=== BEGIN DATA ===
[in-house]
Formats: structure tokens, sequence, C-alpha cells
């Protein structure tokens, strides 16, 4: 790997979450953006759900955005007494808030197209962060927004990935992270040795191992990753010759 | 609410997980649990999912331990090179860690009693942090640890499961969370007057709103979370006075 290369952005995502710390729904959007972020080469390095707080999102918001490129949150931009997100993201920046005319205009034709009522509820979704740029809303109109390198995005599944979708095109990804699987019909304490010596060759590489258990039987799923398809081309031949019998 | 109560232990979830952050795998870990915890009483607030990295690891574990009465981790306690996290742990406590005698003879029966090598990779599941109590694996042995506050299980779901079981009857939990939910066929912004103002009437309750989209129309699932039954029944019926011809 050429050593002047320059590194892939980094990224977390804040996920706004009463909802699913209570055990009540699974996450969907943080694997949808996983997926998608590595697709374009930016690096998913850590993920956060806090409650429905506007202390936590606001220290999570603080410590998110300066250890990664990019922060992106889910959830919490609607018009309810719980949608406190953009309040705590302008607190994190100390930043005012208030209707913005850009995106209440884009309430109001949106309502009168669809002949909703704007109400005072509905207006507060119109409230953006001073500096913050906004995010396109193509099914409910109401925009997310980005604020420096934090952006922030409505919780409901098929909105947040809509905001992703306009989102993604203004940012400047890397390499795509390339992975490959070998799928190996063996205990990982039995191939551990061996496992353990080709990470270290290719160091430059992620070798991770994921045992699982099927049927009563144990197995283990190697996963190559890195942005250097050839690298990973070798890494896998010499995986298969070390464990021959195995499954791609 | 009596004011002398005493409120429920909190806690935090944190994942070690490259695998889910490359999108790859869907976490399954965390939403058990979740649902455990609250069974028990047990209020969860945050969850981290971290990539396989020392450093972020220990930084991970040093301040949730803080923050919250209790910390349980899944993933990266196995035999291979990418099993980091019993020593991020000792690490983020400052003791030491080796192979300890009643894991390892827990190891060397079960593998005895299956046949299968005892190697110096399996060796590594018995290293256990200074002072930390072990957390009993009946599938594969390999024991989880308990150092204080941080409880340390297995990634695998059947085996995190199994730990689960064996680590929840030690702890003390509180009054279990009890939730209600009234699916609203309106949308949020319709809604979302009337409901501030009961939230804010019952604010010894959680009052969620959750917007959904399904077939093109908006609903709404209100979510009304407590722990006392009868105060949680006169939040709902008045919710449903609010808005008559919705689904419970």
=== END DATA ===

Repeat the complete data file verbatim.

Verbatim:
[in-house]
Formats: structure tokens, sequence, C-alpha cells
């Protein structure tokens, strides 16, 4: 790997979450953006759900955005007494808030197209962060927004990935992270040795191992990753010759 | 609410997980649990999912331990090179860690009693942090640890499961969370007057709103979370006075 290369952005995502710390729904959007972020080469390095707080999102918001490129949150931009997100993201920046005319205009034709009522509820979704740029809303109109390198995005599944979708095109990804699987019909304490010596060759590489258990039987799923398809081309031949019998 | 109560232990979830952050795998870990915890009483607030990295690891574990009465981790306690996290742990406590005698003879029966090598990779599941109590694996042995506050299980779901079981009857939990939910066929912004103002009437309750989209129309699932039954029944019926011809 050429050593002047320059590194892939980094990224977390804040996920706004009463909802699913209570055990009540699974996450969907943080694997949808996983997926998608590595697709374009930016690096998913850590993920956060806090409650429905506007202390936590606001220290999570603080410590998110300066250890990664990019922060992106889910959830919490609607018009309810719980949608406190953009309040705590302008607190994190100390930043005012208030209707913005850009995106209440884009309430109001949106309502009168669809002949909703704007109400005072509905207006507060119109409230953006001073500096913050906004995010396109193509099914409910109401925009997310980005604020420096934090952006922030409505919780409901098929909105947040809509905001992703306009989102993604203004940012400047890397390499795509390339992975490959070998799928190996063996205990990982039995191939551990061996496992353990080709990470270290290719160091430059992620070798991770994921045992699982099927049927009563144990197995283990190697996963190559890195942005250097050839690298990973070798890494896998010499995986298969070390464990021959195995499954791609 | 009596004011002398005493409120429920909190806690935090944190994942070690490259695998889910490359999108790859869907976490399954965390939403058990979740649902455990609250069974028990047990209020969860945050969850981290971290990539396989020392450093972020220990930084991970040093301040949730803080923050919250209790910390349980899944993933990266196995035999291979990418099993980091019993020593991020000792690490983020400052003791030491080796192979300890009643894991390892827990190891060397079960593998005895299956046949299968005892190697110096399996060796590594018995290293256990200074002072930390072990957390009993009946599938594969390999024991989880308990150092204080941080409880340390297995990634695998059947085996995190199994730990689960064996680590929840030690702890003390509180009054279990009890939730209600009234699916609203309106949308949020319709809604979302009337409901501030009961939230804010019952604010010894959680009052969620959750917007959904399904077939093109908006609903709404209100979510009304407590722990006392009868105060949680006169939040709902008045919710449903609010808005008559919705689904419970």